When I consider this gift of the new covenant as a gift that renews our relationships in love, I find Robin Wall Kimmerer’s insight of love as a gift that keeps on giving as one highlights the reciprocal character of our renewed relationships. In her book, Braiding Sweetgrass, Kimmerer recounts that growing up in poverty, she never had the opportunity to purchase a gift for her Father. Rather every Father’s Day, she and her siblings went out into the fields to collect (and of course devour) wild strawberries for her mother to use to bake a cake. Her Father used to say, “that was the best possible present he received.” The gift of course wasn’t the cake itself but as Kimmerer says, “our gift was time and attention and care and red-stained fingers. Heart berries, indeed.” The earth would provide such a gift, she would hand that gift off and that gift would be handed off as strawberry shortcake. Robin realized that the giftedness of life would open the way for reciprocal relationships; love that takes time to grow and flourish. God’s covenant comes to us as wild strawberries and sweetens our life with the richness of God’s grace so that we be handed off to others, to feed others in love. As we consider how hatred crimes against folks of Asian descent has risen significantly during this pandemic, the most recent manifestation of this hate brough 8 lives to an end in Atlanta, we once more open our hands to receive the gift of love that puts an end to hate. When we take the time to flag hate-filled speech on social media, when we correct our neighbor’s misconceptions about the variety of peoples of Asian descent, we are living fully into the knowledge of God as the God who’s love comes to us as a covenantal gift.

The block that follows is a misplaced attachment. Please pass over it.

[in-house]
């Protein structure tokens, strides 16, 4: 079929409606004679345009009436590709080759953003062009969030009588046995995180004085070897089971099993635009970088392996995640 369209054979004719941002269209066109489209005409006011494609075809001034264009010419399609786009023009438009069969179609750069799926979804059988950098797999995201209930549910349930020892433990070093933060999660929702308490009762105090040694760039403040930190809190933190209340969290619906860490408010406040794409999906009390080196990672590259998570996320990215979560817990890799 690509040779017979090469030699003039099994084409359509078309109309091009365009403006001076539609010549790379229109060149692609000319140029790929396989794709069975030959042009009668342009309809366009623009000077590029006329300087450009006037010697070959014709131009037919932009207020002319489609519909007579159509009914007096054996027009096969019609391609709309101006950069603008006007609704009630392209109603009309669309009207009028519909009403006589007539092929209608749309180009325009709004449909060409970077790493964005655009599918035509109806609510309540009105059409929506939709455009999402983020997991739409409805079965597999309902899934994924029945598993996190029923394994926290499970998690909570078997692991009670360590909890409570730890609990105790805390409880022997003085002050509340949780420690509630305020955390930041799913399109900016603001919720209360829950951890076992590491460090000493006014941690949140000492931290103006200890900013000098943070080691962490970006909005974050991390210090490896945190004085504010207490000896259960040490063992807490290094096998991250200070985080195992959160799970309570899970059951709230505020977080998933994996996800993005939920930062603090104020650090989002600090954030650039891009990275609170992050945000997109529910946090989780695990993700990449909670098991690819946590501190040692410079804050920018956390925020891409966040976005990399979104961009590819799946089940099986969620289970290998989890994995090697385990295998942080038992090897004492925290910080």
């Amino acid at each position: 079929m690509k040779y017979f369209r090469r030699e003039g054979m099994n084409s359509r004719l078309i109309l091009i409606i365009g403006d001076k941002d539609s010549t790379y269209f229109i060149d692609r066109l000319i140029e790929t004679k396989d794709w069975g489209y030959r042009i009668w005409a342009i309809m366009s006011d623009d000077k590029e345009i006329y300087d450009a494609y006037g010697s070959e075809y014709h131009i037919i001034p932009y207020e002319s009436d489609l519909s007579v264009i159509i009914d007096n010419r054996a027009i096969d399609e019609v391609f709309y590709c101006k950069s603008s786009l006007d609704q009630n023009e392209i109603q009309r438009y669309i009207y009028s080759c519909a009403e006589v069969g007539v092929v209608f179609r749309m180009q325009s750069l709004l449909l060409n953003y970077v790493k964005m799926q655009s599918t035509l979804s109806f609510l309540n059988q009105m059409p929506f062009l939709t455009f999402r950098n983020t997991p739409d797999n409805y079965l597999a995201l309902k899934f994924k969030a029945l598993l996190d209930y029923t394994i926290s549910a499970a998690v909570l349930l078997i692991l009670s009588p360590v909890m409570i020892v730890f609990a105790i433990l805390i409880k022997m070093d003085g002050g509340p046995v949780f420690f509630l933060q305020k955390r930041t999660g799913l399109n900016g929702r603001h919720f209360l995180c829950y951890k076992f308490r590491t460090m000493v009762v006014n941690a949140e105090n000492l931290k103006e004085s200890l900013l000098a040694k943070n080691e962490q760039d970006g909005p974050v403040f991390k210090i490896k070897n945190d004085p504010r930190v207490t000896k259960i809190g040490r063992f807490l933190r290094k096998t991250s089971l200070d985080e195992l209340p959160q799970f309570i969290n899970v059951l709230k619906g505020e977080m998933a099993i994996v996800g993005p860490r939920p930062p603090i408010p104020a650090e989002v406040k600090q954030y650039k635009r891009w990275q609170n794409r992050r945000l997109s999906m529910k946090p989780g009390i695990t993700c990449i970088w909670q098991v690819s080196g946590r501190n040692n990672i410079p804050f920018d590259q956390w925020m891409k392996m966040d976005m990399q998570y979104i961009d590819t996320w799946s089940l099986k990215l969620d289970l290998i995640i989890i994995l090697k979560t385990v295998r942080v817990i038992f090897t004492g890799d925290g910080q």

When the Greek came wishing to see Jesus, they wanted to enter into a relational knowing with God through him. They wanted to live fully into the knowledge that this Jesus who embraced a Samaritan Woman, healed a Blind Man from birth and raised his beloved friend, Lazarus from the dead, is opening a way for all to be in relationship with God through neighbor. Such actions have led to this point in Jesus’ ministry. God so loved the world that God’s gave up the only begotten, Jesus Christ, so that through him the whole world would be embraced by God; the Greeks want this embrace, we need this embrace of love. Jesus knows the consequences of such a loving embrace and understands that the rulers of the age are plotting against him. Knowing this, knowing the depth and complexity of human love and hate, Jesus, “unless a grain of wheat falls into the earth and dies, it reminds just a single grain; but if it dies, it bears much fruit,” as a way of indicating the givenness of love. It is as if Jesus is saying, “As a grain of wheat is planted in the soil, so shall I be set in the tomb upon my death. But such a death embraces the world; the world in need of love. My love shall embrace human death and suffering. My love shall abound as a gift to all in the depth of brokenness.” So when the Father speaks to the crowds that he has glorified Jesus and will glorify him again, we hear God say to us that through this love in the death and resurrection of his Son, he shall become our God and we God’s people. I shall put my gift of love within you and write Incarnate Love upon your hearts.